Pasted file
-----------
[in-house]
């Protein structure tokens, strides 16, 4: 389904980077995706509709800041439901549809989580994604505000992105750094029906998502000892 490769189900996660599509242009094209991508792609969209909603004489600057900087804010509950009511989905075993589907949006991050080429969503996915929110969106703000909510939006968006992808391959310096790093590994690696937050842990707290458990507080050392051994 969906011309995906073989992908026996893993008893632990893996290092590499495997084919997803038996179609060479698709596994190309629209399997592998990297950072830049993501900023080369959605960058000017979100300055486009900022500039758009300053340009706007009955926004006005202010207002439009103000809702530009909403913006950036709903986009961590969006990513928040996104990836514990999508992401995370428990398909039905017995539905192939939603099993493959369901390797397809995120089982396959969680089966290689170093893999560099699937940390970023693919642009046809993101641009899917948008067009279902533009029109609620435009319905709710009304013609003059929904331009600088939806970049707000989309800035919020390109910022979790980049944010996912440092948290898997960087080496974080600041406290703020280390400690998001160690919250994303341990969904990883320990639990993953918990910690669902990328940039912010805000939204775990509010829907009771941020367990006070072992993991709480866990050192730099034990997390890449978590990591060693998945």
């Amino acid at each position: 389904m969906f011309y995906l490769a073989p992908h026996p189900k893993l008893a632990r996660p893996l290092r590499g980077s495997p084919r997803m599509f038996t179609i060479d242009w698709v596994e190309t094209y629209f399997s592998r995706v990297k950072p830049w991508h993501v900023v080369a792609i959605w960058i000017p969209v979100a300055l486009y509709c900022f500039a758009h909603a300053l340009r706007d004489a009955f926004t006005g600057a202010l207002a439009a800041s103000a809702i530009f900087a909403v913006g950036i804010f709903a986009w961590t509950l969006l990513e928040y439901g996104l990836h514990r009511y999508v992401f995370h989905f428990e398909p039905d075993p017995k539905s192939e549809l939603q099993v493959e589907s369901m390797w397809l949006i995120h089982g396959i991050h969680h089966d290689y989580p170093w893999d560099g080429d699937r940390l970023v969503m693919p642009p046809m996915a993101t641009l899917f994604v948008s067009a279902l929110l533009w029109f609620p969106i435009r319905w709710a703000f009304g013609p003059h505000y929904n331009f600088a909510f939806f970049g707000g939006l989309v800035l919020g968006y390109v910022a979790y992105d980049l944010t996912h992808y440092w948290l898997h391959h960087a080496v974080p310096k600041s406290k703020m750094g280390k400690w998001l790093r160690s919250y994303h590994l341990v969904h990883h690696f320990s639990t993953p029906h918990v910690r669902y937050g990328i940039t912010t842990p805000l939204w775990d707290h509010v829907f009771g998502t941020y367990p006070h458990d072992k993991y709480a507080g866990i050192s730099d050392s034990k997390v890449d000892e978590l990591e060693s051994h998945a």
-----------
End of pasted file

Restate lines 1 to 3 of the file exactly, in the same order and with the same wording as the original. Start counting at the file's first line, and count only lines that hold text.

[in-house]
């Protein structure tokens, strides 16, 4: 389904980077995706509709800041439901549809989580994604505000992105750094029906998502000892 490769189900996660599509242009094209991508792609969209909603004489600057900087804010509950009511989905075993589907949006991050080429969503996915929110969106703000909510939006968006992808391959310096790093590994690696937050842990707290458990507080050392051994 969906011309995906073989992908026996893993008893632990893996290092590499495997084919997803038996179609060479698709596994190309629209399997592998990297950072830049993501900023080369959605960058000017979100300055486009900022500039758009300053340009706007009955926004006005202010207002439009103000809702530009909403913006950036709903986009961590969006990513928040996104990836514990999508992401995370428990398909039905017995539905192939939603099993493959369901390797397809995120089982396959969680089966290689170093893999560099699937940390970023693919642009046809993101641009899917948008067009279902533009029109609620435009319905709710009304013609003059929904331009600088939806970049707000989309800035919020390109910022979790980049944010996912440092948290898997960087080496974080600041406290703020280390400690998001160690919250994303341990969904990883320990639990993953918990910690669902990328940039912010805000939204775990509010829907009771941020367990006070072992993991709480866990050192730099034990997390890449978590990591060693998945």
């Amino acid at each position: 389904m969906f011309y995906l490769a073989p992908h026996p189900k893993l008893a632990r996660p893996l290092r590499g980077s495997p084919r997803m599509f038996t179609i060479d242009w698709v596994e190309t094209y629209f399997s592998r995706v990297k950072p830049w991508h993501v900023v080369a792609i959605w960058i000017p969209v979100a300055l486009y509709c900022f500039a758009h909603a300053l340009r706007d004489a009955f926004t006005g600057a202010l207002a439009a800041s103000a809702i530009f900087a909403v913006g950036i804010f709903a986009w961590t509950l969006l990513e928040y439901g996104l990836h514990r009511y999508v992401f995370h989905f428990e398909p039905d075993p017995k539905s192939e549809l939603q099993v493959e589907s369901m390797w397809l949006i995120h089982g396959i991050h969680h089966d290689y989580p170093w893999d560099g080429d699937r940390l970023v969503m693919p642009p046809m996915a993101t641009l899917f994604v948008s067009a279902l929110l533009w029109f609620p969106i435009r319905w709710a703000f009304g013609p003059h505000y929904n331009f600088a909510f939806f970049g707000g939006l989309v800035l919020g968006y390109v910022a979790y992105d980049l944010t996912h992808y440092w948290l898997h391959h960087a080496v974080p310096k600041s406290k703020m750094g280390k400690w998001l790093r160690s919250y994303h590994l341990v969904h990883h690696f320990s639990t993953p029906h918990v910690r669902y937050g990328i940039t912010t842990p805000l939204w775990d707290h509010v829907f009771g998502t941020y367990p006070h458990d072992k993991y709480a507080g866990i050192s730099d050392s034990k997390v890449d000892e978590l990591e060693s051994h998945a």